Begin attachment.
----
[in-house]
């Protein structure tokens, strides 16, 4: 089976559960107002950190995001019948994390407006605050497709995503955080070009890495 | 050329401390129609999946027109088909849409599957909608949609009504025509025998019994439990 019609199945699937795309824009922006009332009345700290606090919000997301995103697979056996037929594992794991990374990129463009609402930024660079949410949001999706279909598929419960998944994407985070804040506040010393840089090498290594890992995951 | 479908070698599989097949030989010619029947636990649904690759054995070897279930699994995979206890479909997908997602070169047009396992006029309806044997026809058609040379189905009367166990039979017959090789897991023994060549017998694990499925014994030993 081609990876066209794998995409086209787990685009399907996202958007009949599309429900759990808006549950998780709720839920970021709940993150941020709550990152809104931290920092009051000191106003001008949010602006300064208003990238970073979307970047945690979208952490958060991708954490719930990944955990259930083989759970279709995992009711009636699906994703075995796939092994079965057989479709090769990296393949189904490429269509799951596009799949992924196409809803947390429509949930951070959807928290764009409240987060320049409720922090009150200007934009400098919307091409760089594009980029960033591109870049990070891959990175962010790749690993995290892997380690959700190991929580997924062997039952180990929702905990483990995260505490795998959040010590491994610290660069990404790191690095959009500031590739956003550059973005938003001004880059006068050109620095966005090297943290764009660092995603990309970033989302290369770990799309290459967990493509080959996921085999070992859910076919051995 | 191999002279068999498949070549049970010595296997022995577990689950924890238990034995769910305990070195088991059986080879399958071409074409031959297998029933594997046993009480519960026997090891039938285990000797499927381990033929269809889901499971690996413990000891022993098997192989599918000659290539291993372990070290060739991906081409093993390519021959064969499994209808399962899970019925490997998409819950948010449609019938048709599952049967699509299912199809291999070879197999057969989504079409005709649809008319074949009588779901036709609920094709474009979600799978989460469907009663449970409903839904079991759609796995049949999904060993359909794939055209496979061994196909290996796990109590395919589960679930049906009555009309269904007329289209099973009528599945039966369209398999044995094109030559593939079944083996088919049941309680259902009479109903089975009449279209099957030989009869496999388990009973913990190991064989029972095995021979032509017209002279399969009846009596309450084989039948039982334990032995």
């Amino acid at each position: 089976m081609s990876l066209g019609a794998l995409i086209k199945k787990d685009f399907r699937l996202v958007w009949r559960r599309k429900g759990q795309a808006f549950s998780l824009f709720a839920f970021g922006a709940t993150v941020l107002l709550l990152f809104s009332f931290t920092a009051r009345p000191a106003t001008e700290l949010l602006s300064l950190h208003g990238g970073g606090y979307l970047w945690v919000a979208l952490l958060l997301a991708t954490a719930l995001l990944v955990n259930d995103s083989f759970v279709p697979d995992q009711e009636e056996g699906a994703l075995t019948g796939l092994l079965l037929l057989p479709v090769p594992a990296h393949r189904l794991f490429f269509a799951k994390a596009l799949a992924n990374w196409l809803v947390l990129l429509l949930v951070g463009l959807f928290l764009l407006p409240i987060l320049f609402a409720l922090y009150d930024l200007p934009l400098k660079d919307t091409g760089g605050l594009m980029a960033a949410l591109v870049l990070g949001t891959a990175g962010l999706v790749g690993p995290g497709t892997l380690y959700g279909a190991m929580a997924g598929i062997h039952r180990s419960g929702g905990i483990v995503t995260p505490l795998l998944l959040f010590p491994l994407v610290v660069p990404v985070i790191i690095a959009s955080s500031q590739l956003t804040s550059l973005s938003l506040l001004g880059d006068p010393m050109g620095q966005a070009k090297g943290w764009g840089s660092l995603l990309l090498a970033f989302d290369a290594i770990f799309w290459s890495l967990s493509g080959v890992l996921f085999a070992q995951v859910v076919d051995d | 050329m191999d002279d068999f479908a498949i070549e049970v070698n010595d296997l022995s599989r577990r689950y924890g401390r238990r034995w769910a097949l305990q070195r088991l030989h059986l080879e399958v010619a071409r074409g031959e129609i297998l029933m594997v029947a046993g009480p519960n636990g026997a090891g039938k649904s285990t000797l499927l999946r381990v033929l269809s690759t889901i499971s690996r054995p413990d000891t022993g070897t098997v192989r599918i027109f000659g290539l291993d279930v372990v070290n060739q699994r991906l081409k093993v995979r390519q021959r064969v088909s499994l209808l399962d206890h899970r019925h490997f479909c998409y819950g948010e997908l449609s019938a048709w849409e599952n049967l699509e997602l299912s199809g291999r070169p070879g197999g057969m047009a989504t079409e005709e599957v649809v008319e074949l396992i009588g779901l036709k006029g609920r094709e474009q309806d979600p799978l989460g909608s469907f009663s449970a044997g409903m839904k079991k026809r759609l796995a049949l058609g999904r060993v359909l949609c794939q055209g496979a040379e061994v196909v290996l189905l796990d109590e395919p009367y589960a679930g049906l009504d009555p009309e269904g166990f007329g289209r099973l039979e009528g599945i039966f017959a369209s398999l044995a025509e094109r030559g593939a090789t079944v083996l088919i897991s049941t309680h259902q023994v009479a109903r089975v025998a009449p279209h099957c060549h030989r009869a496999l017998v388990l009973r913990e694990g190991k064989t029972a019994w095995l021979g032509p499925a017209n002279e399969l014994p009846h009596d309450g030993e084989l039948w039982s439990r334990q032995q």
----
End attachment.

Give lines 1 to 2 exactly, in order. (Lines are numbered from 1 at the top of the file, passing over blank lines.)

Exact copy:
[in-house]
């Protein structure tokens, strides 16, 4: 089976559960107002950190995001019948994390407006605050497709995503955080070009890495 | 050329401390129609999946027109088909849409599957909608949609009504025509025998019994439990 019609199945699937795309824009922006009332009345700290606090919000997301995103697979056996037929594992794991990374990129463009609402930024660079949410949001999706279909598929419960998944994407985070804040506040010393840089090498290594890992995951 | 479908070698599989097949030989010619029947636990649904690759054995070897279930699994995979206890479909997908997602070169047009396992006029309806044997026809058609040379189905009367166990039979017959090789897991023994060549017998694990499925014994030993 081609990876066209794998995409086209787990685009399907996202958007009949599309429900759990808006549950998780709720839920970021709940993150941020709550990152809104931290920092009051000191106003001008949010602006300064208003990238970073979307970047945690979208952490958060991708954490719930990944955990259930083989759970279709995992009711009636699906994703075995796939092994079965057989479709090769990296393949189904490429269509799951596009799949992924196409809803947390429509949930951070959807928290764009409240987060320049409720922090009150200007934009400098919307091409760089594009980029960033591109870049990070891959990175962010790749690993995290892997380690959700190991929580997924062997039952180990929702905990483990995260505490795998959040010590491994610290660069990404790191690095959009500031590739956003550059973005938003001004880059006068050109620095966005090297943290764009660092995603990309970033989302290369770990799309290459967990493509080959996921085999070992859910076919051995 | 191999002279068999498949070549049970010595296997022995577990689950924890238990034995769910305990070195088991059986080879399958071409074409031959297998029933594997046993009480519960026997090891039938285990000797499927381990033929269809889901499971690996413990000891022993098997192989599918000659290539291993372990070290060739991906081409093993390519021959064969499994209808399962899970019925490997998409819950948010449609019938048709599952049967699509299912199809291999070879197999057969989504079409005709649809008319074949009588779901036709609920094709474009979600799978989460469907009663449970409903839904079991759609796995049949999904060993359909794939055209496979061994196909290996796990109590395919589960679930049906009555009309269904007329289209099973009528599945039966369209398999044995094109030559593939079944083996088919049941309680259902009479109903089975009449279209099957030989009869496999388990009973913990190991064989029972095995021979032509017209002279399969009846009596309450084989039948039982334990032995």